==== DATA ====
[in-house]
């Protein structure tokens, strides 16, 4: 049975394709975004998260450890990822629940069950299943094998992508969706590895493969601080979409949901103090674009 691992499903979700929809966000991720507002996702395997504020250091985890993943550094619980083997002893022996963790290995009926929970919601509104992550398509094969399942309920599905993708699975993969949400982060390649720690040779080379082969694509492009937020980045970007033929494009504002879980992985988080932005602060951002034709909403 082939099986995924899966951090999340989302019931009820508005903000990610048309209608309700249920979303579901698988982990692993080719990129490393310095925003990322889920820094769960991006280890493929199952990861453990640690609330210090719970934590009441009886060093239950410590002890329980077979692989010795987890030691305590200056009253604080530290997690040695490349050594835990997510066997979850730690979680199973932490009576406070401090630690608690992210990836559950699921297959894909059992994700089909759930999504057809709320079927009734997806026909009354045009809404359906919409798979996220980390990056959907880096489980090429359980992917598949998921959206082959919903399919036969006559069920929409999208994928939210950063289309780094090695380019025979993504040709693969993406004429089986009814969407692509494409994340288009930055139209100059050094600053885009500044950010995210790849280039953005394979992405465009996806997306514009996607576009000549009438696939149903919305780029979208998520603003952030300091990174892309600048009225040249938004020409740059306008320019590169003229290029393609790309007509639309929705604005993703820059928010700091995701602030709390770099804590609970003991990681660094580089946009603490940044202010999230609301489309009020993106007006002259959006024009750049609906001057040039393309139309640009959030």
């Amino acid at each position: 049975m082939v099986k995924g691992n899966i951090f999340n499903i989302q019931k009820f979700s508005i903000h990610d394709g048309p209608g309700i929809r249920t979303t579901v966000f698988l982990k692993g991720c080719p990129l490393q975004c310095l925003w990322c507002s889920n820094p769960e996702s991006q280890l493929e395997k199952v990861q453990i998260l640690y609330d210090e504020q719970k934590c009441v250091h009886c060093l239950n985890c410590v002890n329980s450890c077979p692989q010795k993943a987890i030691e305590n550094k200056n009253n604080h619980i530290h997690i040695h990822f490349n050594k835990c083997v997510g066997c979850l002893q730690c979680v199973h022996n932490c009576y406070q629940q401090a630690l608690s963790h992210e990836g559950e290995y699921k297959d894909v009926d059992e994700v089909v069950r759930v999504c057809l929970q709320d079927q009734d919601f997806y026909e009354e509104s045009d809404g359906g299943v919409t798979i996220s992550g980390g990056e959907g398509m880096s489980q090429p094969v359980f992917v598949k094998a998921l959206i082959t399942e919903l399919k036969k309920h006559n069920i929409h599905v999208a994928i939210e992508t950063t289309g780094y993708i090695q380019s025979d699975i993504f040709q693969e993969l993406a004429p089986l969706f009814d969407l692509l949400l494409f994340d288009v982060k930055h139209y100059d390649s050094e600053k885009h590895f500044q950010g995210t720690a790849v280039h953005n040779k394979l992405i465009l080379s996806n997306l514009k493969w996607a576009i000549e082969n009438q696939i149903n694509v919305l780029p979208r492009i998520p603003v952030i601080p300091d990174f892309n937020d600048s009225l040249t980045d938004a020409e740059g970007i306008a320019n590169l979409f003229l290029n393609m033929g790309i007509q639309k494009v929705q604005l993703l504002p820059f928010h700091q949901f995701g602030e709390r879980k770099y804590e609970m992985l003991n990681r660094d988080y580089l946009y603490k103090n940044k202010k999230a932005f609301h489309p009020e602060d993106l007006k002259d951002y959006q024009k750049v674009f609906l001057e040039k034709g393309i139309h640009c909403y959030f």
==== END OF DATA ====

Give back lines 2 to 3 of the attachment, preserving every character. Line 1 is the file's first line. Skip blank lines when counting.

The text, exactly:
């Protein structure tokens, strides 16, 4: 049975394709975004998260450890990822629940069950299943094998992508969706590895493969601080979409949901103090674009 691992499903979700929809966000991720507002996702395997504020250091985890993943550094619980083997002893022996963790290995009926929970919601509104992550398509094969399942309920599905993708699975993969949400982060390649720690040779080379082969694509492009937020980045970007033929494009504002879980992985988080932005602060951002034709909403 082939099986995924899966951090999340989302019931009820508005903000990610048309209608309700249920979303579901698988982990692993080719990129490393310095925003990322889920820094769960991006280890493929199952990861453990640690609330210090719970934590009441009886060093239950410590002890329980077979692989010795987890030691305590200056009253604080530290997690040695490349050594835990997510066997979850730690979680199973932490009576406070401090630690608690992210990836559950699921297959894909059992994700089909759930999504057809709320079927009734997806026909009354045009809404359906919409798979996220980390990056959907880096489980090429359980992917598949998921959206082959919903399919036969006559069920929409999208994928939210950063289309780094090695380019025979993504040709693969993406004429089986009814969407692509494409994340288009930055139209100059050094600053885009500044950010995210790849280039953005394979992405465009996806997306514009996607576009000549009438696939149903919305780029979208998520603003952030300091990174892309600048009225040249938004020409740059306008320019590169003229290029393609790309007509639309929705604005993703820059928010700091995701602030709390770099804590609970003991990681660094580089946009603490940044202010999230609301489309009020993106007006002259959006024009750049609906001057040039393309139309640009959030």
């Amino acid at each position: 049975m082939v099986k995924g691992n899966i951090f999340n499903i989302q019931k009820f979700s508005i903000h990610d394709g048309p209608g309700i929809r249920t979303t579901v966000f698988l982990k692993g991720c080719p990129l490393q975004c310095l925003w990322c507002s889920n820094p769960e996702s991006q280890l493929e395997k199952v990861q453990i998260l640690y609330d210090e504020q719970k934590c009441v250091h009886c060093l239950n985890c410590v002890n329980s450890c077979p692989q010795k993943a987890i030691e305590n550094k200056n009253n604080h619980i530290h997690i040695h990822f490349n050594k835990c083997v997510g066997c979850l002893q730690c979680v199973h022996n932490c009576y406070q629940q401090a630690l608690s963790h992210e990836g559950e290995y699921k297959d894909v009926d059992e994700v089909v069950r759930v999504c057809l929970q709320d079927q009734d919601f997806y026909e009354e509104s045009d809404g359906g299943v919409t798979i996220s992550g980390g990056e959907g398509m880096s489980q090429p094969v359980f992917v598949k094998a998921l959206i082959t399942e919903l399919k036969k309920h006559n069920i929409h599905v999208a994928i939210e992508t950063t289309g780094y993708i090695q380019s025979d699975i993504f040709q693969e993969l993406a004429p089986l969706f009814d969407l692509l949400l494409f994340d288009v982060k930055h139209y100059d390649s050094e600053k885009h590895f500044q950010g995210t720690a790849v280039h953005n040779k394979l992405i465009l080379s996806n997306l514009k493969w996607a576009i000549e082969n009438q696939i149903n694509v919305l780029p979208r492009i998520p603003v952030i601080p300091d990174f892309n937020d600048s009225l040249t980045d938004a020409e740059g970007i306008a320019n590169l979409f003229l290029n393609m033929g790309i007509q639309k494009v929705q604005l993703l504002p820059f928010h700091q949901f995701g602030e709390r879980k770099y804590e609970m992985l003991n990681r660094d988080y580089l946009y603490k103090n940044k202010k999230a932005f609301h489309p009020e602060d993106l007006k002259d951002y959006q024009k750049v674009f609906l001057e040039k034709g393309i139309h640009c909403y959030f």